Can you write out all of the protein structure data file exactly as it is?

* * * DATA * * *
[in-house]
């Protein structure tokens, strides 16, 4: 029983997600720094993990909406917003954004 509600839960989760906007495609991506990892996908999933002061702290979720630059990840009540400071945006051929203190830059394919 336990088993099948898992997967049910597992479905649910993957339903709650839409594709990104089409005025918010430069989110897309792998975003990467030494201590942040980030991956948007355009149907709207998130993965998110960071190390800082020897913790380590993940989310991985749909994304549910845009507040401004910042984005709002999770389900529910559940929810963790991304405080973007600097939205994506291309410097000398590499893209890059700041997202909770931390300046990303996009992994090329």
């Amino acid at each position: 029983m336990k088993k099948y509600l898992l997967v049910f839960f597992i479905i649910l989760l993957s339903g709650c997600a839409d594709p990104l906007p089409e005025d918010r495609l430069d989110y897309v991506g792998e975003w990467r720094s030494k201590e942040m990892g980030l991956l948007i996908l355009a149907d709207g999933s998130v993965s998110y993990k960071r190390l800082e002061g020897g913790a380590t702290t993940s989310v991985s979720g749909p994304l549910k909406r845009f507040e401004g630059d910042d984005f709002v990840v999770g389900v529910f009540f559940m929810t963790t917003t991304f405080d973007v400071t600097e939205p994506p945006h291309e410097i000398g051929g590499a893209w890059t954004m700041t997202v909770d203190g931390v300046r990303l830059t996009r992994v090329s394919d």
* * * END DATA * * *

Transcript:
[in-house]
């Protein structure tokens, strides 16, 4: 029983997600720094993990909406917003954004 509600839960989760906007495609991506990892996908999933002061702290979720630059990840009540400071945006051929203190830059394919 336990088993099948898992997967049910597992479905649910993957339903709650839409594709990104089409005025918010430069989110897309792998975003990467030494201590942040980030991956948007355009149907709207998130993965998110960071190390800082020897913790380590993940989310991985749909994304549910845009507040401004910042984005709002999770389900529910559940929810963790991304405080973007600097939205994506291309410097000398590499893209890059700041997202909770931390300046990303996009992994090329």
């Amino acid at each position: 029983m336990k088993k099948y509600l898992l997967v049910f839960f597992i479905i649910l989760l993957s339903g709650c997600a839409d594709p990104l906007p089409e005025d918010r495609l430069d989110y897309v991506g792998e975003w990467r720094s030494k201590e942040m990892g980030l991956l948007i996908l355009a149907d709207g999933s998130v993965s998110y993990k960071r190390l800082e002061g020897g913790a380590t702290t993940s989310v991985s979720g749909p994304l549910k909406r845009f507040e401004g630059d910042d984005f709002v990840v999770g389900v529910f009540f559940m929810t963790t917003t991304f405080d973007v400071t600097e939205p994506p945006h291309e410097i000398g051929g590499a893209w890059t954004m700041t997202v909770d203190g931390v300046r990303l830059t996009r992994v090329s394919d």